By backing the musicians’ campaign – just one of countless pleas for help from professional groups and small businesses being held back by Brexit red tape – Rachel Reeves signalled what could be the start of a co-ordinated strategy to prepare the ground for a wide range of negotiated settlements.

Here is the basis of an opportunity for Labour to work with – and publicise – the plight of a host of aggrieved workers and employers and assist them in devising the kind of deals that an incoming Starmer-led government could deliver.

With the easing of the lockdown and the much hoped for return in the coming months of international trade and transport, Brexit red tape will loom large and with it the difficulties of restoring business, entertainment, and educational links with Europe.

In the long lead-up to the 1997 general election, Blair’s strategists pulled together a rainbow alliance of pressure groups and special interest campaigns from across the political spectrum to tackle issues ranging from human rights to animal welfare.

Blair’s spin doctors were pushing at an open door: frustrations that had built up during the Thatcher decade and Major years became the basis of a co-ordinated and durable media strategy to highlight causes which a Blair government would try to put right.

A similar systematic approach to explain how Starmer and his colleagues would strive to negotiate the kind of deals that Conservative Brexiteers could not countenance would be welcomed with open arms by the Remain wing of the party while at the same time explaining to Leave supporters that the UK’s departure from the EU had left a lot of unfinished business that only a new government could sort out.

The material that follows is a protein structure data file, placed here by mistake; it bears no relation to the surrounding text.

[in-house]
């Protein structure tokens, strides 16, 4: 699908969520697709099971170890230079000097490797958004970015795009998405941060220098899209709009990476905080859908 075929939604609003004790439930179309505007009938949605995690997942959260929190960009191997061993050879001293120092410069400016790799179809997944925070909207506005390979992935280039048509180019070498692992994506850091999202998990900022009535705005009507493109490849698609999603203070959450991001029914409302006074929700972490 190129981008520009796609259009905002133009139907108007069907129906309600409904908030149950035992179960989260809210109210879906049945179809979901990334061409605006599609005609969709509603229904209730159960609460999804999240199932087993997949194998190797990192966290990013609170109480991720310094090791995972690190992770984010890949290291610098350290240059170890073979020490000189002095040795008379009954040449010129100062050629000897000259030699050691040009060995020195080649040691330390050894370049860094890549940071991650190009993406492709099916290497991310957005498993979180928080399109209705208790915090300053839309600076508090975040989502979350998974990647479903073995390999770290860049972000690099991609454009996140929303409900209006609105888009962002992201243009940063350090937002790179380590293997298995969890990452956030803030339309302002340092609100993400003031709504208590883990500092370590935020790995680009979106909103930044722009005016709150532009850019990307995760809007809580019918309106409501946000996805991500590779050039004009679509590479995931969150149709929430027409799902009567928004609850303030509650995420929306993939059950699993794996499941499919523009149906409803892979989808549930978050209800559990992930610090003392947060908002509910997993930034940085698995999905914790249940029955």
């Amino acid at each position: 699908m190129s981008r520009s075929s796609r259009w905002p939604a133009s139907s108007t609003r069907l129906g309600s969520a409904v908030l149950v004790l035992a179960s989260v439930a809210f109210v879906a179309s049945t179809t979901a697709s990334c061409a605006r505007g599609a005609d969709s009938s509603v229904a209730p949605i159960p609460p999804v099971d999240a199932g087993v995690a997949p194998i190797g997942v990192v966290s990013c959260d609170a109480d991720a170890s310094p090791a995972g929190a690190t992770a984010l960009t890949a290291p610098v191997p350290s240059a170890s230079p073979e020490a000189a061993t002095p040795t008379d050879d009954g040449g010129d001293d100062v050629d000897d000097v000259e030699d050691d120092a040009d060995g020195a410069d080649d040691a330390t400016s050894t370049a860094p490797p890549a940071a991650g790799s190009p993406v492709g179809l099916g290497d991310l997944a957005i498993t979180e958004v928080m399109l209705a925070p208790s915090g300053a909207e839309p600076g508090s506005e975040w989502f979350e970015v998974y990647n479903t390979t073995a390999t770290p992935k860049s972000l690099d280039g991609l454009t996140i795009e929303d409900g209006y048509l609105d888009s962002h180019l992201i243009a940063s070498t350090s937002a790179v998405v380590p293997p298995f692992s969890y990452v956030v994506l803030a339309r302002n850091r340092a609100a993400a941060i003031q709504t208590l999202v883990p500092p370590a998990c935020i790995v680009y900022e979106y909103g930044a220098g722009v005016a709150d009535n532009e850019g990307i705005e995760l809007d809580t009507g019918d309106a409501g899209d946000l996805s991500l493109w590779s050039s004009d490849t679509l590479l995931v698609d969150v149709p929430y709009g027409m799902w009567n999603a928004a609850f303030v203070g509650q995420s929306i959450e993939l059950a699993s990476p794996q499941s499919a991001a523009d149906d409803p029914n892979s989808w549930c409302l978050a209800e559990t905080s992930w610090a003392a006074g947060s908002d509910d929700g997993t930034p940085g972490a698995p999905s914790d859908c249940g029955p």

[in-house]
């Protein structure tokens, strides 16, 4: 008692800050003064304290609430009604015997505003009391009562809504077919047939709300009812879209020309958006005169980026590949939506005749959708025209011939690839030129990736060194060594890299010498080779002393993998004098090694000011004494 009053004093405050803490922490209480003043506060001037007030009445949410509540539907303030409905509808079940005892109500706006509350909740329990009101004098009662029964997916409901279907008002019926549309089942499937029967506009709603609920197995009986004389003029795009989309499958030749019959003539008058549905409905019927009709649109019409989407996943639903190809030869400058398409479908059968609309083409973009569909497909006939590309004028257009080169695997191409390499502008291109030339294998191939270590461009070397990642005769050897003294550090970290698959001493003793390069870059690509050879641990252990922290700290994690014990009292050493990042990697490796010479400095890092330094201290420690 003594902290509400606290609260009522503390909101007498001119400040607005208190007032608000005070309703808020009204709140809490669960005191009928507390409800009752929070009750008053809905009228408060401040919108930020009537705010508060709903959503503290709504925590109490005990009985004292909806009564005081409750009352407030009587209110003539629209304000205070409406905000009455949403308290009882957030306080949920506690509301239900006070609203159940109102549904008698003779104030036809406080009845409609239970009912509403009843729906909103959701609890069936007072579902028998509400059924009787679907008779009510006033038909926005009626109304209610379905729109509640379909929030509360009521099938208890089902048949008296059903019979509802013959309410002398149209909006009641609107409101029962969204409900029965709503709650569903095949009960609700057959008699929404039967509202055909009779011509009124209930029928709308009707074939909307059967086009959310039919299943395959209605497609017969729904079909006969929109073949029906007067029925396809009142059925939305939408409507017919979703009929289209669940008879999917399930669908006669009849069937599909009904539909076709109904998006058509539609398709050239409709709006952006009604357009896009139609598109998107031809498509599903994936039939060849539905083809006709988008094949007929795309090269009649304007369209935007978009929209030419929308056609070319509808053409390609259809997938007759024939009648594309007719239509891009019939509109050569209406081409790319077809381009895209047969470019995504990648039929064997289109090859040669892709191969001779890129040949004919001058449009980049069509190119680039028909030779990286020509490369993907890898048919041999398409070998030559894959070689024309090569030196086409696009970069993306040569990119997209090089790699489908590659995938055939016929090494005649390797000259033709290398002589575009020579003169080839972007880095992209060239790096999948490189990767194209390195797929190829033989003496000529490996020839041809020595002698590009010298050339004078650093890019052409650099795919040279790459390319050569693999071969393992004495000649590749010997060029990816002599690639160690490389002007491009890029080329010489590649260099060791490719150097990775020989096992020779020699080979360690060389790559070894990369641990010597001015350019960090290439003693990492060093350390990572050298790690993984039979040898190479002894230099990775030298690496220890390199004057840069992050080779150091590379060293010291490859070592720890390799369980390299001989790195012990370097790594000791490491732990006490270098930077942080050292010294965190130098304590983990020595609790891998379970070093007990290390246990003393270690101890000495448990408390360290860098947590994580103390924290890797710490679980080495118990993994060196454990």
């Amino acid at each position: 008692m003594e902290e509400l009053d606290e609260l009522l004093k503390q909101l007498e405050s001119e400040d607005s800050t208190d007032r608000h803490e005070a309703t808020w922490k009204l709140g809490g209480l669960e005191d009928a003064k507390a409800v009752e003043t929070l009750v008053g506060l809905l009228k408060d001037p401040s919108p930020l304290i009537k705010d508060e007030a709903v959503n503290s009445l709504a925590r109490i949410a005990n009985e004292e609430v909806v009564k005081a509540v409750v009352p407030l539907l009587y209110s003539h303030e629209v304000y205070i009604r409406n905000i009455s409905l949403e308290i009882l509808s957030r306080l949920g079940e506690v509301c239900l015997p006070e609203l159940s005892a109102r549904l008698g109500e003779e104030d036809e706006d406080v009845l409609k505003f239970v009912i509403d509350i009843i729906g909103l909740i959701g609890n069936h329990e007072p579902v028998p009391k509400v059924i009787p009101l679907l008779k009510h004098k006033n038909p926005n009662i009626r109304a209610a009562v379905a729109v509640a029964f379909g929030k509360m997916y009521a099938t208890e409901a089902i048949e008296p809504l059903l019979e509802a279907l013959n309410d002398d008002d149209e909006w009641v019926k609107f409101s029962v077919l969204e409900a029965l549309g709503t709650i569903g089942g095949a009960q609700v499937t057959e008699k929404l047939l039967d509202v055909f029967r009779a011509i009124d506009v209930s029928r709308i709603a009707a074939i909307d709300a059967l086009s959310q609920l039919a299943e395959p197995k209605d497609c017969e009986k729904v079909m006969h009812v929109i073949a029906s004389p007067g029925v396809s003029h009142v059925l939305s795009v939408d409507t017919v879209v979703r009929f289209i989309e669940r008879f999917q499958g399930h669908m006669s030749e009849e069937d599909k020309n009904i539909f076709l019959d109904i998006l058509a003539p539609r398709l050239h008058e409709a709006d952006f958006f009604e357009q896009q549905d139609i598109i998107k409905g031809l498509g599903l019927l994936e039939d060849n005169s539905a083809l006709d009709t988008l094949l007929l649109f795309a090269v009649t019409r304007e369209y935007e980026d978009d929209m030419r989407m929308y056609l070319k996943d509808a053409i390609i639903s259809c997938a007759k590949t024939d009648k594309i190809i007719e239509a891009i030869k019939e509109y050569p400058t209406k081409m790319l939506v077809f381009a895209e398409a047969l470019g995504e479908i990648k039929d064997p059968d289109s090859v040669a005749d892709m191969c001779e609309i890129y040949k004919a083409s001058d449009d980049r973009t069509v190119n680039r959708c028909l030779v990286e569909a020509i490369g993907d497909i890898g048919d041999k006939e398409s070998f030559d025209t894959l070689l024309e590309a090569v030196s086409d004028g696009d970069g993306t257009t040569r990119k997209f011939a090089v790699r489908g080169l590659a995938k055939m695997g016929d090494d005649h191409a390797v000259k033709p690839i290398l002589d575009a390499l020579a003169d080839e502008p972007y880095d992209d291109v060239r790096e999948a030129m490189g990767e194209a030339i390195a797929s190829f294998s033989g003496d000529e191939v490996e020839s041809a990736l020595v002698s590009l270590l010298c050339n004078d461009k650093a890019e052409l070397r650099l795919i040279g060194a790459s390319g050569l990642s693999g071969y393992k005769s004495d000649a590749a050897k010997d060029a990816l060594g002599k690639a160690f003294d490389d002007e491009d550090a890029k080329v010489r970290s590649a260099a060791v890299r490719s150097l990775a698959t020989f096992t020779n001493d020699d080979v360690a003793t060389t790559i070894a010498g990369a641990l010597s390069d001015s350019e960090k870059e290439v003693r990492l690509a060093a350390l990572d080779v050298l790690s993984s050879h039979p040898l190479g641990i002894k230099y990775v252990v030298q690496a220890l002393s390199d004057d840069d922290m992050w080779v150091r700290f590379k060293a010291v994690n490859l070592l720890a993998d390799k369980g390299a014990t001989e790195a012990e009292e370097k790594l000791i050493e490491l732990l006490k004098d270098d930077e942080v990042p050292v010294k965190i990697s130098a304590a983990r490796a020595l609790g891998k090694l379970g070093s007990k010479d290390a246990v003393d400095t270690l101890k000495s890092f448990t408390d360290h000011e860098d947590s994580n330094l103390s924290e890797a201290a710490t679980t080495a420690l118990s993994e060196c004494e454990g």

A Labour Party pitch to solve outstanding problems would present an appealing cross-party platform and help push hard-line Tory Brexiteers even further into an unwelcome and potentially hostile cul-de-sac.

Perhaps the greatest omission of the news media during the EU Referendum campaign was the abject failure of press, television, and radio to present a comprehensive picture of the impact which Brexit would have on British industry, business, and employment.

Yet again the dominant Brexit-supporting press is failing to monitor and chart the loss of jobs and opportunities that have occurred since 2016.

Yes, there are occasional news stories, but where is there a chapter and verse account of the extent to which employment has been lost as so many firms have found they have no alternative but to establish EU-based subsidiaries to avoid Brexit red tape.

A shining example of diligence so lacking in the mainstream media has been the work of Yorkshire Bylines which has done sterling work with its Digby Jones Index in monitoring the exodus.

Jones predicted that leaving the EU ‘would not result in a single job leaving the UK’ – a hollow promise which is exposed by a list of 260 reports of individual cases where British employment has been exported to Europe.

Starmer’s media team has a ready-made basis on which to start work: an accurate list of the jobs that have been lost which sits alongside the David Davis Downside Dossier, another compelling account by Yorkshire Bylines of his false assertion that there would be ‘no downside to Brexit at all, and considerable upsides’

Illustrations: Metro, 24.6.2021;The Guardian, 8.2.2021; The Guardian, 21.1.2021; Daily Telegraph, 21.2.2021

Nicholas Jones’ books include Soundbites and Spin Doctors (1995), Campaign 97 (1997), and Sultans of Spin (1999).